The NHL’s outdoor hockey season commences this week with the first of six games set for North America with one of the league’s newest traditions: the New Year’s Day Winter Classic.
More than 20,000 fans of the Toronto Maple Leafs are expected to cross the Ambassador Bridge from Windsor, Ont., into Detroit, then onward to Ann Arbor, Mich., to face the Detroit Red Wings at University of Michigan Stadium.
However, the blue-clad crowd will pale compared to 80,000 wearing red in the first outdoor game featuring teams from both Canada and the USA. The attendance will be in excess of 100K – take that, NFL stadiums – overshadowing the first outdoor affair from 1954, when the Wings meet the Marquette Pirates, an athletic club composed of inmates at Michigan’s Marquette Branch Prison.
The modern era of the NHL outdoors actually started here in Las Vegas, when the Los Angeles Kings hosts the New York Rangers in a preseason game from the parking lot of Caesars Palace in September 1991.
Since then, technology has evolved to the point where several games will be played in warm-weather venues, including a Freeway Series game between the Kings and Anaheim Ducks from Dodger Stadium in a few weeks on Jan. 25.
For the doomsayers claiming playing outdoors is just a gimmick, consider that nearly every team in the league wants to host a game, more than 350,000 tickets have been sold (almost all are already sellouts), and seven new corporate sponsors have signed on, meaning big bucks for owners and players. Plus, television rating continue to climb.
The bigger question may be: When will David Stern and the NBA follow a similar course, just like the NCAA does with the Final Four.
As for the game itself, the Red Wings already put in time on the outdoor rink at Comerica Park, the Tigers’ baseball stadium in downtown Detroit to prepare for possible snow, wind and cold. Toronto has not.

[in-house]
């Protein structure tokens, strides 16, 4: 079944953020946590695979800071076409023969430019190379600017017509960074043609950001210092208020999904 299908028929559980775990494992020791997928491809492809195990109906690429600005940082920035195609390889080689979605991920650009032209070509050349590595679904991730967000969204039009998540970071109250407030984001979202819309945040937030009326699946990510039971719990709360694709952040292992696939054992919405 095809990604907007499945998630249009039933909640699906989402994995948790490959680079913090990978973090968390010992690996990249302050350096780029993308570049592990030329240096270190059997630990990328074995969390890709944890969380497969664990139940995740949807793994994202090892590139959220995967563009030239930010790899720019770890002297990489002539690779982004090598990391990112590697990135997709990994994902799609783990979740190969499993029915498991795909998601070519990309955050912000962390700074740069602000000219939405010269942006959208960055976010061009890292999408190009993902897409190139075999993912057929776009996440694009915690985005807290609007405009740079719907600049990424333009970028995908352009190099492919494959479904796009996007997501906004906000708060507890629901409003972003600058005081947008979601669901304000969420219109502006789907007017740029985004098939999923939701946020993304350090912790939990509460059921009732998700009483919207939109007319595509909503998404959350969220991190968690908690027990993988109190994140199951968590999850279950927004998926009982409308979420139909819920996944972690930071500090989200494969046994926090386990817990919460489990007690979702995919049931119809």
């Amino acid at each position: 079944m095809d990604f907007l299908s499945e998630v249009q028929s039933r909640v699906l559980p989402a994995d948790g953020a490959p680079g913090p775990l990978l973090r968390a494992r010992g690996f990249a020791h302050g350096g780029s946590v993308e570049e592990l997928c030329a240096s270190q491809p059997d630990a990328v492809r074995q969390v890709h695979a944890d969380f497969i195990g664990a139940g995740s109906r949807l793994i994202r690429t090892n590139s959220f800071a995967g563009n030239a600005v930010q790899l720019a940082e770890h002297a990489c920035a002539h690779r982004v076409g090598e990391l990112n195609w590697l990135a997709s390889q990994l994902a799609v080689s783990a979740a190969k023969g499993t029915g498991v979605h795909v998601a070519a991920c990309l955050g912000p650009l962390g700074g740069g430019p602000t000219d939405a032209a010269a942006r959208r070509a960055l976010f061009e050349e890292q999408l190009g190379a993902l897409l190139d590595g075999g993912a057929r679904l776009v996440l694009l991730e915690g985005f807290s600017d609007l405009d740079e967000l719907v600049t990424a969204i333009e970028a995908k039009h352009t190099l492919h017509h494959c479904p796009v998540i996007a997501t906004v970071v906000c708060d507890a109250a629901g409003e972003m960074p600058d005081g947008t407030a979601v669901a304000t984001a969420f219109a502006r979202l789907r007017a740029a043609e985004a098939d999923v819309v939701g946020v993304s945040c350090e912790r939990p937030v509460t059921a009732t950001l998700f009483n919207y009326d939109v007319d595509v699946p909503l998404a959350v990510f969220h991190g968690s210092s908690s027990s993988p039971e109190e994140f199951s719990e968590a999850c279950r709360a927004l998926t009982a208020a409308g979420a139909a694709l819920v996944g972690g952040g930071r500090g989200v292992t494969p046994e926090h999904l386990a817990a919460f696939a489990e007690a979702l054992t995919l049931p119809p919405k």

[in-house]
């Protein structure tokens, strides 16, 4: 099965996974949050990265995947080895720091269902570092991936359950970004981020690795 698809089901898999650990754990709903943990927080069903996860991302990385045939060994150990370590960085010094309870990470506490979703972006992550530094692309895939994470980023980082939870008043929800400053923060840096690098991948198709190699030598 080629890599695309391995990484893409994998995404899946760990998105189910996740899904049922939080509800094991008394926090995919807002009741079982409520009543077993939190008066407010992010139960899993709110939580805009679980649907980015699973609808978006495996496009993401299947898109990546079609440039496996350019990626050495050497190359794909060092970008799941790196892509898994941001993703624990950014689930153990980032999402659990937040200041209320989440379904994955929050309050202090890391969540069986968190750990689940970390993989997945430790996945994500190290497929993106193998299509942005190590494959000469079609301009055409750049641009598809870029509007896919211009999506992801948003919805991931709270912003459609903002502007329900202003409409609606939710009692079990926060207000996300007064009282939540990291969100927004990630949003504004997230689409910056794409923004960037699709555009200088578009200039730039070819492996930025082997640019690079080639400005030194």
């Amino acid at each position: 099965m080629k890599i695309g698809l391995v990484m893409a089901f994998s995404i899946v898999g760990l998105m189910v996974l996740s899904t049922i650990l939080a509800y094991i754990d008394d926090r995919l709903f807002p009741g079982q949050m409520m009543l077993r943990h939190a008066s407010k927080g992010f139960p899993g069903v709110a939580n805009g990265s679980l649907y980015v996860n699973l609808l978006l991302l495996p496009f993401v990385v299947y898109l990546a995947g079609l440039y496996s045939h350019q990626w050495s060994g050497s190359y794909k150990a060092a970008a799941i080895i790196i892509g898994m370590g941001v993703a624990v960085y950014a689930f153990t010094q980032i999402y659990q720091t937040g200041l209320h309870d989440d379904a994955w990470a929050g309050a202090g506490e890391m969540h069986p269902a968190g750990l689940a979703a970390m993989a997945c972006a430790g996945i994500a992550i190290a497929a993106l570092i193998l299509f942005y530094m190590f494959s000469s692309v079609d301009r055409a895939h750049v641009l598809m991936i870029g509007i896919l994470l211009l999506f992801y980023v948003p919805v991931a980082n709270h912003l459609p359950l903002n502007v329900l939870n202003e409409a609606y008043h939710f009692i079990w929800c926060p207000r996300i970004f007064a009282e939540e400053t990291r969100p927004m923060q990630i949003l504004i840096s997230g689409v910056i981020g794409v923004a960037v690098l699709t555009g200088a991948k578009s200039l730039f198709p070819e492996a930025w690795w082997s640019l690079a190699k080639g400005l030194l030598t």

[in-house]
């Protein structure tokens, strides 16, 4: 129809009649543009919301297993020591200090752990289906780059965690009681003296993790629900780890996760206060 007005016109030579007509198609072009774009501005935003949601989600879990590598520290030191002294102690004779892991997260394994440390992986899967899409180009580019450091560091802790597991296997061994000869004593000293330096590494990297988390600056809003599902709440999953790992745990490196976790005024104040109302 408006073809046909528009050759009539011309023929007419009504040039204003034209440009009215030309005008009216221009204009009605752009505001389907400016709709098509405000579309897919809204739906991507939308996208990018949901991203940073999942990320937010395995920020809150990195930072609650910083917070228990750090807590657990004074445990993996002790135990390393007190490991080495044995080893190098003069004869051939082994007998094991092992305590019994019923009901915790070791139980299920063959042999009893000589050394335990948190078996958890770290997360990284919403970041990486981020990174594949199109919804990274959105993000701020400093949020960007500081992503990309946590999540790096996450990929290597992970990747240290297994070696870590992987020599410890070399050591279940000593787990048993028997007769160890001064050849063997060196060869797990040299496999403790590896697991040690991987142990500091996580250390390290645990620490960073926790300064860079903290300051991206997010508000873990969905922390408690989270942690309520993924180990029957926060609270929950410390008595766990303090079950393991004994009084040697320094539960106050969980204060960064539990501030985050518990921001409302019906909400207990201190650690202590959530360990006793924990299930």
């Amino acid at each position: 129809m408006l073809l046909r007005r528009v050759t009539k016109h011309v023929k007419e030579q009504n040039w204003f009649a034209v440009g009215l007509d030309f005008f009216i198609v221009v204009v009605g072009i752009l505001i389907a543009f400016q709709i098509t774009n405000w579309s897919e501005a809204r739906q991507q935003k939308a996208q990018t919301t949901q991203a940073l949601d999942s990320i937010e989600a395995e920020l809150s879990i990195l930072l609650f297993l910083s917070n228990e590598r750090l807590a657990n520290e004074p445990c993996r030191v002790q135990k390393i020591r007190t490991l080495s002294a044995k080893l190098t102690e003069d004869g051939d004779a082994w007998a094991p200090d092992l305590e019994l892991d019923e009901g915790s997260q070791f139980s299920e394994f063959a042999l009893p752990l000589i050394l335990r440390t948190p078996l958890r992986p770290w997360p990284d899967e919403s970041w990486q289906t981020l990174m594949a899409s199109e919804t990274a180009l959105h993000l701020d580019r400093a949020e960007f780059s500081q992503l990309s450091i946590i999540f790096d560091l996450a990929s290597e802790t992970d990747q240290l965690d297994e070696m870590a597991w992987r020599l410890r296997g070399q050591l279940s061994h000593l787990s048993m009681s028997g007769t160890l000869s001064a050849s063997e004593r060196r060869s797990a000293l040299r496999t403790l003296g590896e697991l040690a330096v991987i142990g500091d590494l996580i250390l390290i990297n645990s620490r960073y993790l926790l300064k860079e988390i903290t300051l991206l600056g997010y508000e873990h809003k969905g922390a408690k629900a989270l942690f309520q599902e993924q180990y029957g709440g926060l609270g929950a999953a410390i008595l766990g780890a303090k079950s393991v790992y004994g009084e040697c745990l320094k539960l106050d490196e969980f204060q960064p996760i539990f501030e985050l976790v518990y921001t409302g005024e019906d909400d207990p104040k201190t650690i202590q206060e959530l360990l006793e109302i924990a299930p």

The Maple Leafs, until Sunday’s win over Carolina, had won just once (over lowly Buffalo) in regulation since mid-November – a span of 20 games.
The teams recently met in Toronto, with the Wings taking a 5-4 decision. Thus, the Wings will approach being a $2 favorite, yet is it worth it?
Since regular season games were moved outside with the first Heritage Classic at Edmonton’s Commonwealth Stadium in 2002, the UNDER went 5-2, with the visiting team also winning five times in seven “outings.”
It should be fun to watch rather than the usual stable of boring college football bowl games, but my money will seek better opportunities.
The rest of this season’s outdoor slate includes four NHL Stadium Series contests. Following the SoCal affair, Yankee Stadium will twice host the New York Rangers, facing New Jersey (Jan. 26) and the N.Y. Islanders (Jan. 29).
Soldier Field in Chicago will display the Cup champion Blackhawks and the Pittsburgh Penguins on Mar. 1, capped by the third Heritage Classic coming the confines of domed B.C. Place in Vancouver, featuring the Canucks and Ottawa Senators on Mar. 2.
In addition, the New Year’s Day game for 2015 has been announced, with the Washington Capitals serving as the host team at a site to be determined.
Around the league
St. Louis: The Blues were the latest high-scoring team, going OVER at 8-2-1 in their last 11 until Alex Steen went down with a concussion. Next game was an UNDER, so the automatic St. Louis/OVER parlay is on hold until the left winger returns.
Colorado: I still have the impression that the Avs play the style of their opponents. If Patrick Roy’s gang plays a team that leans towards the OVER or the UNDER, just handicap the opponent and ignore the Avs. However, they just started a mammoth, 7-game home stand in Denver, so I am looking for OVER opportunities.
Islanders: The Nassau Coliseum boys have lost eight straight at home, with Chicago, Carolina and Dallas up next. Move to Brooklyn, now!
Carolina: With major injuries problems in Raleigh – the Canes have lost 8 of 9.
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